On 19 June 2018, the Sex Discrimination Commissioner Kate Jenkins launched the Australian Human Rights Commission National Inquiry into Sexual Harassment at Work. The Inquiry is the first of its kind in Australia and the world.
Michele O’Neil, President of the ACTU has been appointed to the panel conducting the Inquiry.
The Inquiry has been prompted by the Commission’s most recent sexual harassment survey results, which indicate the prevalence of the problem has increased since the last survey in 2012.
Sexual harassment disproportionally affects women with one in five experiencing sexual harassment at some time, compared to one in 20 men.
Sexual harassment is any unwanted or unwelcome sexual behaviour, which makes a person feel offended, humiliated or intimidated.
It may include conduct ranging from leering, unnecessary familiarity, insults of a sexual nature, intrusive questions about your private life, displaying images of a sexual nature, sending sexually explicit emails or texts, unwanted requests for sex or dates to behaviour that may be considered a criminal offence, such as assault, stalking or indecent exposure. The conduct can occur between an employee and employer, colleagues or other people in the workplace such as clients.
Commissioner Jenkins commented that she has had many men and women come forward to her in recent months to tell their stories of sexual harassment in the workplace and that she recognises the devastating impact sexual harassment has on individuals’ lives, as well as the significant costs to business and community.
The National Inquiry will review and report on:
- the prevalence, nature and reporting of sexual harassment in Australian workplaces, by sector;
- the use of technology and social media to perpetrate work-related harassment;
- the drivers of workplace sexual harassment, including looking at whether some individuals are more likely to experience sexual harassment and whether workplace characteristics and practices are more likely to increase the risk of sexual harassment;
- the current legal framework;
- existing measures and good practice being undertaken;
- the economic impacts; and
- recommendations to address sexual harassment in workplaces.
The Inquiry will run over the next 12 months and submissions are due by 31 January 2019. The Commission will also be running public consultations. In a recent press release, Commissioner Jenkins said the purpose of the consultations will be to speak with individuals and organisations from all over Australia about their experiences in order to develop concrete, practical strategies to prevent and better respond to workplace sexual harassment.
The ACTU will make a submission to the Inquiry and is in the process of developing a survey to gather information. Such work will need to be done sensitively, confidentially and provide access to support to members who have experienced the impacts of sexual harassment.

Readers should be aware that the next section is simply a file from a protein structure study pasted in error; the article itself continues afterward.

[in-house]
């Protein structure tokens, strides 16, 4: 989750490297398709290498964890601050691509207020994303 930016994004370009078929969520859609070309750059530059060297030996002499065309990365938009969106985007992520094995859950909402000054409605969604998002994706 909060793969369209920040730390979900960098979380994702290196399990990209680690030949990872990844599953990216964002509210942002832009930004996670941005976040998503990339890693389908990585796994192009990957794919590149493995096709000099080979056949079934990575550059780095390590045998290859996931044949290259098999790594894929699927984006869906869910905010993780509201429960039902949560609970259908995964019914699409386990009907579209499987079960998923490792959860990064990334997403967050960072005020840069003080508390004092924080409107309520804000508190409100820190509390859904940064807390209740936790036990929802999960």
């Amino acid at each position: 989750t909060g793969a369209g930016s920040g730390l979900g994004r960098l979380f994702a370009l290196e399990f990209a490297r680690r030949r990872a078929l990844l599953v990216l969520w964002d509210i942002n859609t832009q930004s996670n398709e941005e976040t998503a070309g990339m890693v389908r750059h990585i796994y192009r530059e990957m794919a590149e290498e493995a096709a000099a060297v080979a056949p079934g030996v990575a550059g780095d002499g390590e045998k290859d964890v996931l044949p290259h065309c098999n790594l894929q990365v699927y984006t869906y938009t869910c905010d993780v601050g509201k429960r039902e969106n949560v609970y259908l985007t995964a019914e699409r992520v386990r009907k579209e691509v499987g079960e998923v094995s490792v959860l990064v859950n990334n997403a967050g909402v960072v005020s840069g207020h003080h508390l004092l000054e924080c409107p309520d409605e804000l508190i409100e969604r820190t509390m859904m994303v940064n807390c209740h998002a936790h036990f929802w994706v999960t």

The Inquiry provides an opportunity to raise the systemic issues that make some workplaces more susceptible to sexual harassment occurring, such as gender inequality, unsafe work practices and the impact of insecure work. Casual, fixed term or agency employees may, for example, feel more vulnerable in their workplaces and therefore more at risk of inappropriate workplace behaviour. It is harder to speak out when your next shift or job is not guaranteed.
An examination of the legislative framework for dealing with complaints of sexual harassment will form part of the Inquiry. Currently, the Sex Discrimination Act allows for individuals to make a complaint about behaviour, but this is dependent on the individual and such complaints are often resolved out of court. Changes to the Sex Discrimination Act and the Fair Work Act may provide greater opportunity for unions to make claims on behalf of individuals or groups of individuals and to ensure employers are held accountable for poor workplace practices.
Workplace health and safety legislation could be strengthened to create a greater obligation on employers to take all reasonable steps to ensure a workplace is safe from harassment. There are many measures set out in the Change the Rules campaign that are aimed at decreasing worker’s vulnerability in the workplace. These measures are designed to produce multiple benefits to workers, not least, a reduction in sexual harassment in the workplace.
Our membership, of nurses, midwives and assistants in nursing are predominantly women. We know, therefore, that a disproportionate number of our members will have been affected by sexual harassment in some form over their working lives. The national Inquiry will be an important opportunity to contribute to identifying workplace measures and legislative changes that will reduce the incidence and impact of sexual harassment in the workplace.
Federal Industrial Officer